If you can, working with a specialist such as a physical therapist can help you learn the correct techniques. However, this is not always possible, and there are plenty of videos and articles out there that explain how to do exercises properly. You can search the SELF fitness section for tutorials or the American Council on Exercise database. Additionally, it can help you shape your movements slowly and focus on how you are moving.
4. Try gentle cardio training if you are new to training.
Michael Humphrey, CSCS and physical therapist at Northwestern Medicine in Illinois, says cardio is a great entry point for people just starting a fitness program or returning to a fitness program after taking a break. Start with a short, gentle, low-stress workout that you can do consistently to build momentum.
Humphrey suggests choosing activities like walking, swimming, aqua aerobics, or an elliptical machine to get your heart rate up without putting any strain on your joints. Bicycling can be a great, gentle activity if you don’t have sacroiliac joint pain associated with psoriatic arthritis, according to Dr. Iversen. (The sacroiliac joints connect the lowest part of your spine to the two sides of your pelvis.) If you need something a little gentler, she recommends yoga or tai chi.
Dr. Bilsborrow says you may be able to run or do other highly effective workouts if you enjoy them and your symptoms are well under control. It’s safest to consult a physical therapist or rheumatologist first to discuss whether these can be harmful to your joints, says Dr. Iversen.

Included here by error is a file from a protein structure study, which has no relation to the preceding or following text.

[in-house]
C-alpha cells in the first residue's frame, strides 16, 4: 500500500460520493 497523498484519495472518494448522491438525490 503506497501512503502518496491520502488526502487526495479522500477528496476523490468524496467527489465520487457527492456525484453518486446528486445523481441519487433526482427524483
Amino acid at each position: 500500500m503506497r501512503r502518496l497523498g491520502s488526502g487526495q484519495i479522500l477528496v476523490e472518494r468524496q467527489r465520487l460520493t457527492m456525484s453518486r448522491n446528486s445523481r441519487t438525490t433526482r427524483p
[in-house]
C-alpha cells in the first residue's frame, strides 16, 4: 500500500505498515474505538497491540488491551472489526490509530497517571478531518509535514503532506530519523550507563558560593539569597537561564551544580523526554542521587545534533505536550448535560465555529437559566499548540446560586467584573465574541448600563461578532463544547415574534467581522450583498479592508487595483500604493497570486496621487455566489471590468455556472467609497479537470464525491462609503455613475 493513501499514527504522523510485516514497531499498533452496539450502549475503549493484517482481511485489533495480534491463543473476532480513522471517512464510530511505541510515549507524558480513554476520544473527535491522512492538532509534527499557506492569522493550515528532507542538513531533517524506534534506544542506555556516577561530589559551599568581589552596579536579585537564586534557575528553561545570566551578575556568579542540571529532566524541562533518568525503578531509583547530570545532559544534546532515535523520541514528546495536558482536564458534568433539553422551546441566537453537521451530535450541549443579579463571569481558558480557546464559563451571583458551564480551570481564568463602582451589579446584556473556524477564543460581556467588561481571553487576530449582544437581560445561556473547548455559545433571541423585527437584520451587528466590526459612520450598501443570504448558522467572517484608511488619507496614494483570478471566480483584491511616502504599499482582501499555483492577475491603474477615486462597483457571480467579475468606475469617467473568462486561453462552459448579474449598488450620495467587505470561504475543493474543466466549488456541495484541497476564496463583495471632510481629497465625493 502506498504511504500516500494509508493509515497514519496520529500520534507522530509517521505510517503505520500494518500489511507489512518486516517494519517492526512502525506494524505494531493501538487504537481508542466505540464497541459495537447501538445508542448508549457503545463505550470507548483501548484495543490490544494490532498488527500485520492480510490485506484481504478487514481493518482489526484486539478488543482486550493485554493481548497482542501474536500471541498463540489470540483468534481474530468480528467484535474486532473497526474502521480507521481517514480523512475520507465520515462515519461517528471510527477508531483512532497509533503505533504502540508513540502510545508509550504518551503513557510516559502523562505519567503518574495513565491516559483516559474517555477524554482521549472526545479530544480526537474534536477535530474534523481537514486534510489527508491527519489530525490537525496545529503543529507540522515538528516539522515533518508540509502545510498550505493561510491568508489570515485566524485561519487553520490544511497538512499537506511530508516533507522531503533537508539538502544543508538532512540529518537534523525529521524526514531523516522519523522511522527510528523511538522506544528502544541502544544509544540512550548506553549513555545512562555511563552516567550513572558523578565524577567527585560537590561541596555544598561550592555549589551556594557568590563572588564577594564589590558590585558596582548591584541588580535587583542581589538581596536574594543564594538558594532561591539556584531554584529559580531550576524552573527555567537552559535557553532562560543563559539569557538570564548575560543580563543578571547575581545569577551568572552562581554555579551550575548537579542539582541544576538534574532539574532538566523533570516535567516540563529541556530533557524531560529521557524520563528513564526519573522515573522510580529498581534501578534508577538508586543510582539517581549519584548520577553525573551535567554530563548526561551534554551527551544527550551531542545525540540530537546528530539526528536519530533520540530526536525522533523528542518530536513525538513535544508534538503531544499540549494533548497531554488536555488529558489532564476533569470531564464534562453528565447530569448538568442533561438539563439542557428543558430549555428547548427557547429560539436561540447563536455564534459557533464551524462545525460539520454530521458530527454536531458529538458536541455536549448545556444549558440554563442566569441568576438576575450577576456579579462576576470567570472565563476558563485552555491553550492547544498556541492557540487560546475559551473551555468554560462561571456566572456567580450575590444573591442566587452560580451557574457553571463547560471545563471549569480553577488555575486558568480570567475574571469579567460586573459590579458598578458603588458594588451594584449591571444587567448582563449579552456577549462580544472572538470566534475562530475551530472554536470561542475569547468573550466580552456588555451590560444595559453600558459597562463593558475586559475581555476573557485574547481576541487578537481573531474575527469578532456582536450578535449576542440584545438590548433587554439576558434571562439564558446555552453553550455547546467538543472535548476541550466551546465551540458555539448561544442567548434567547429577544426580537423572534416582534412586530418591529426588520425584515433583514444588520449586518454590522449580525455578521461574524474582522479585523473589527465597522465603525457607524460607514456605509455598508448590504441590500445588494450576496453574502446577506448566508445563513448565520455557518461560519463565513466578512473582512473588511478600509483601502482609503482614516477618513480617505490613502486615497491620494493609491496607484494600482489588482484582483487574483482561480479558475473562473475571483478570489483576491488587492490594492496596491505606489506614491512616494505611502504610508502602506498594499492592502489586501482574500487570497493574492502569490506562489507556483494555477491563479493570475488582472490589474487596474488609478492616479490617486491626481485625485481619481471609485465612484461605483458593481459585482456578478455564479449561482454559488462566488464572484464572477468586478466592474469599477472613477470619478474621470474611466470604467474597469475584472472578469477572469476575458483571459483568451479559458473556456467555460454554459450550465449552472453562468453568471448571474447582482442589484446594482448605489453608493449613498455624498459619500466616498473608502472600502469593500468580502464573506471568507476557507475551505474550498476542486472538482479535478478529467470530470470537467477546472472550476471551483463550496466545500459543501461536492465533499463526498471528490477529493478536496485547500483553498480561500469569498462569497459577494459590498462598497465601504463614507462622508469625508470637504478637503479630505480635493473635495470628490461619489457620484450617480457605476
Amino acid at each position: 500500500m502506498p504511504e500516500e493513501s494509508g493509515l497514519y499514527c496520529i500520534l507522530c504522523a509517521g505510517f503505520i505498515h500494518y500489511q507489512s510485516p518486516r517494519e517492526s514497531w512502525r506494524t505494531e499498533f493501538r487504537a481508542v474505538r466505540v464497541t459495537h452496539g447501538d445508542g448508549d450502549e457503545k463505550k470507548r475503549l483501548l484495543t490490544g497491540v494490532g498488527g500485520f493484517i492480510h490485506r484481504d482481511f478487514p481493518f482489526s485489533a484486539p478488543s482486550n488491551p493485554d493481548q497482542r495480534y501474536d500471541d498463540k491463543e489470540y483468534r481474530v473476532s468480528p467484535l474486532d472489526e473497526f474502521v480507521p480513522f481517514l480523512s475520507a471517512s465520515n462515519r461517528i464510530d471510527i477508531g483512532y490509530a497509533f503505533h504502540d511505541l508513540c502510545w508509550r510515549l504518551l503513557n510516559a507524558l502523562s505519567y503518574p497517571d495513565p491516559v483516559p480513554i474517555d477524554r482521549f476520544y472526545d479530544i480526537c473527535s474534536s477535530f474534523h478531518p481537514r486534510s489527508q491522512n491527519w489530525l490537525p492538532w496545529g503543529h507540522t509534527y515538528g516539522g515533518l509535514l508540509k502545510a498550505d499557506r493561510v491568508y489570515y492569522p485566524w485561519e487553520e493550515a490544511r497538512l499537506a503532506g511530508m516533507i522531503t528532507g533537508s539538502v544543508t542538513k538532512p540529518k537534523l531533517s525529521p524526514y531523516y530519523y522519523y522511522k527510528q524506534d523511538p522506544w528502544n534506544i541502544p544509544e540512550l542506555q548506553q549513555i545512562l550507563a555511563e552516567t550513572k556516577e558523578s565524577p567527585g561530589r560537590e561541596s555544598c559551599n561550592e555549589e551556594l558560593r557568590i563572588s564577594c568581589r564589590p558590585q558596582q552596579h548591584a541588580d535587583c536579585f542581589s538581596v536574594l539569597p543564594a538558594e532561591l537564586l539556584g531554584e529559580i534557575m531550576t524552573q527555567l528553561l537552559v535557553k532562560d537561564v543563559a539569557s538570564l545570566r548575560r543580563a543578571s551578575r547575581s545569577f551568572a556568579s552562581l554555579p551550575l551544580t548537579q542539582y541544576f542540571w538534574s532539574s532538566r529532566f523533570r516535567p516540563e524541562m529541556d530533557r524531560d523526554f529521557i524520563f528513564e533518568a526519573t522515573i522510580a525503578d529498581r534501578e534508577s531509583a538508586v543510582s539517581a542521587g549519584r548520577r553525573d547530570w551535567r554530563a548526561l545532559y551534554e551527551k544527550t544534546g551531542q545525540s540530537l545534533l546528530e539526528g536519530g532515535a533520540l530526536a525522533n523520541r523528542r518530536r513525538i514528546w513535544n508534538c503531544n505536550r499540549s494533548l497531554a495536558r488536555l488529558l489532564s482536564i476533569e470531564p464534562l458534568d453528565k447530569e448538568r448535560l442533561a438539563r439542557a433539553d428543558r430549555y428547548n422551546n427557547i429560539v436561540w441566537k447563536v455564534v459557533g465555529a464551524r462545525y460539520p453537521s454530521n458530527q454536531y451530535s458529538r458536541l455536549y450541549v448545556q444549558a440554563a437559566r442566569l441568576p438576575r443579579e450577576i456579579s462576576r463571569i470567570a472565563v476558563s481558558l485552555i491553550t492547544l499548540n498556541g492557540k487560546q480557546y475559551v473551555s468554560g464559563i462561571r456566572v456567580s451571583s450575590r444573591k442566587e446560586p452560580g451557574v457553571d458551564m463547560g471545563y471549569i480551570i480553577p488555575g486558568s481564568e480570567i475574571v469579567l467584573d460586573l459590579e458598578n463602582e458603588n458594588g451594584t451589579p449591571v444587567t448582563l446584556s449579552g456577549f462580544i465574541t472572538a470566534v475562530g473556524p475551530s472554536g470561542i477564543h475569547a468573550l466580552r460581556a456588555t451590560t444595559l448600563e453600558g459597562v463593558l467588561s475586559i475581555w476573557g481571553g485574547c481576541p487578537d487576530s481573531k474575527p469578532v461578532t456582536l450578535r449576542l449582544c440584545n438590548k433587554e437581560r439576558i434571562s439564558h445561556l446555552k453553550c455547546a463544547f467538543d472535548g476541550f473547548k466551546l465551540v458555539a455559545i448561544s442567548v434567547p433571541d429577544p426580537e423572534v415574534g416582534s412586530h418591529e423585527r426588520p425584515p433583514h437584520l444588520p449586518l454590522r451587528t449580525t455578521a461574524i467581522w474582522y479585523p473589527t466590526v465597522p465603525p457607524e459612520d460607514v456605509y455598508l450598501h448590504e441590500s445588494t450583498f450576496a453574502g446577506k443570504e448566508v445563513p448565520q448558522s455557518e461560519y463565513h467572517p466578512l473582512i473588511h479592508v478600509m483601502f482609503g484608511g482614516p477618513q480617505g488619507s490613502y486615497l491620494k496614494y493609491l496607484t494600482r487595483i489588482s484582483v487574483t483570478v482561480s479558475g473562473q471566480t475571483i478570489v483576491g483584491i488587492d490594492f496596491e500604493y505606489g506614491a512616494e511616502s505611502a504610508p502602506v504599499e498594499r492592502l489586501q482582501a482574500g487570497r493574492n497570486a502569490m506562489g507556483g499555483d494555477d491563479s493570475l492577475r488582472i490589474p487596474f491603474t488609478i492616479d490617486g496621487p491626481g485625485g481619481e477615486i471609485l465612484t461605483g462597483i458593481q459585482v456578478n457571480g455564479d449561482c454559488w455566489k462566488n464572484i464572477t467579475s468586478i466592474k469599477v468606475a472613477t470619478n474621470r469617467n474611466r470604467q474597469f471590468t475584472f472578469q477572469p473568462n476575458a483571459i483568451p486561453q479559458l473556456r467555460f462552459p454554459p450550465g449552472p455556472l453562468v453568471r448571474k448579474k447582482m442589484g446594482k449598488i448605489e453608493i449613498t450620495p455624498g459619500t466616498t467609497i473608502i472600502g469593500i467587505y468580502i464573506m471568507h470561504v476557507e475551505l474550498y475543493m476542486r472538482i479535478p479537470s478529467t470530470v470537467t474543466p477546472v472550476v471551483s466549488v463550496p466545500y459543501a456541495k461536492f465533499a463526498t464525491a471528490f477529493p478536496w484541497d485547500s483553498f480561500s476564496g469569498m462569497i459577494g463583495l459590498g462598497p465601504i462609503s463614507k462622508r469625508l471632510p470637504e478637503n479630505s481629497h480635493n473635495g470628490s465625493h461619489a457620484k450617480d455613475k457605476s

5. Consider adding resistance training.
You may be concerned about straining joints, which can already be painful. However, weight training is a great way to build muscle (which support your joints) and relieve your arthritis pain – as long as you are in good shape and you don’t worsen your symptoms, Dr. Bilsborrow. To develop a strength training routine that doesn’t put too much strain on your joints, all of the experts we’ve spoken to suggested working closely with a professional if you can.
To avoid injury, it is very important to consider your particular situation when adding weights. According to Dr. Iversen, psoriatic arthritis often affects the DIP joints (the little finger joints closest to your nail bed), which can make it really difficult to lift a heavy barbell safely. In that case, you may want to lift lighter dumbbells if you can handle them, or use weighted resistance cuffs that wrap your ankles and wrists, says Dr. Iversen. (The Fragraim ankle weights are a popular option on Amazon, $ 21.)
If you experience a lot of fatigue, Humphrey recommends strategizing your workout by focusing on compound exercises that use multiple joints. These target multiple muscle groups at the same time and offer more bang for your buck.
Deadlifts, squats, and pushups are good examples of compound movements.
6. Stretch throughout the day (including before and after weight training).
Dr. Iversen encourages people to stretch and exercise throughout the day as this can help with joint stiffness, especially if your lifestyle is sitting at the computer for hours every day. “Studies have shown that it is very important to change positions often, every hour or so when you can, whether it be to get up and get a glass of water or change position at your desk,” says Dr. Iversen.
Even if you are active all day, stretching and warming up is very important when doing weight training, says Dr. Iversen. She explains that when you have joint pain, you tend to flex your joints by default. The problem is, this creates tension in your extensor muscles (like the triceps, quadriceps, and back extensors) that can affect your shape and increase your risk of injury. The specific stretches she recommends vary from person to person. “I tend to have people focus on what is bothering them the most,” says Dr. Iversen.